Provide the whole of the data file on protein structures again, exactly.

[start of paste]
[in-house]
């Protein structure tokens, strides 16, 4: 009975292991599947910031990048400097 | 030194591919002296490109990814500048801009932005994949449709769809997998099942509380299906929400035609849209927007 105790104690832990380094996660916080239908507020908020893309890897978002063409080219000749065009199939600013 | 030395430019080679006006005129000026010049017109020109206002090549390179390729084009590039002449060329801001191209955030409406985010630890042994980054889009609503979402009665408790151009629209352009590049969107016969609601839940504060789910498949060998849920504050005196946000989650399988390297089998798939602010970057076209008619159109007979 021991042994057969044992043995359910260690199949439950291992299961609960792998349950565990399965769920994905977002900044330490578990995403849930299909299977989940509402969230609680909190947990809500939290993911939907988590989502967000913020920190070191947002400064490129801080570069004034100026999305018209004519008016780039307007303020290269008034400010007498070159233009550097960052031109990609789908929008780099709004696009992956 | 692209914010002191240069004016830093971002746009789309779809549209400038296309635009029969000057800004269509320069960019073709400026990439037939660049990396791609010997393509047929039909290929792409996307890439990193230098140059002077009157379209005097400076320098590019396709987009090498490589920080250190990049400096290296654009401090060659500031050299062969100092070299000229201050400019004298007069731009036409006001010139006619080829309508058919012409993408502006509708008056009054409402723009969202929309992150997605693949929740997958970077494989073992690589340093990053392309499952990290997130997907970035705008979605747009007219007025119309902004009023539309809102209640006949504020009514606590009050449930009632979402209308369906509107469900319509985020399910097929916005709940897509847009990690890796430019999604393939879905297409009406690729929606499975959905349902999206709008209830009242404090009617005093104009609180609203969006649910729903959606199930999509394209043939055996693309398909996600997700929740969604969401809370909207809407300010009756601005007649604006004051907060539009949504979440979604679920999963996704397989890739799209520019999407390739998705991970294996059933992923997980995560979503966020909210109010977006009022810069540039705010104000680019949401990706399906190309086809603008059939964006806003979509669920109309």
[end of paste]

[in-house]
């Protein structure tokens, strides 16, 4: 009975292991599947910031990048400097 | 030194591919002296490109990814500048801009932005994949449709769809997998099942509380299906929400035609849209927007 105790104690832990380094996660916080239908507020908020893309890897978002063409080219000749065009199939600013 | 030395430019080679006006005129000026010049017109020109206002090549390179390729084009590039002449060329801001191209955030409406985010630890042994980054889009609503979402009665408790151009629209352009590049969107016969609601839940504060789910498949060998849920504050005196946000989650399988390297089998798939602010970057076209008619159109007979 021991042994057969044992043995359910260690199949439950291992299961609960792998349950565990399965769920994905977002900044330490578990995403849930299909299977989940509402969230609680909190947990809500939290993911939907988590989502967000913020920190070191947002400064490129801080570069004034100026999305018209004519008016780039307007303020290269008034400010007498070159233009550097960052031109990609789908929008780099709004696009992956 | 692209914010002191240069004016830093971002746009789309779809549209400038296309635009029969000057800004269509320069960019073709400026990439037939660049990396791609010997393509047929039909290929792409996307890439990193230098140059002077009157379209005097400076320098590019396709987009090498490589920080250190990049400096290296654009401090060659500031050299062969100092070299000229201050400019004298007069731009036409006001010139006619080829309508058919012409993408502006509708008056009054409402723009969202929309992150997605693949929740997958970077494989073992690589340093990053392309499952990290997130997907970035705008979605747009007219007025119309902004009023539309809102209640006949504020009514606590009050449930009632979402209308369906509107469900319509985020399910097929916005709940897509847009990690890796430019999604393939879905297409009406690729929606499975959905349902999206709008209830009242404090009617005093104009609180609203969006649910729903959606199930999509394209043939055996693309398909996600997700929740969604969401809370909207809407300010009756601005007649604006004051907060539009949504979440979604679920999963996704397989890739799209520019999407390739998705991970294996059933992923997980995560979503966020909210109010977006009022810069540039705010104000680019949401990706399906190309086809603008059939964006806003979509669920109309």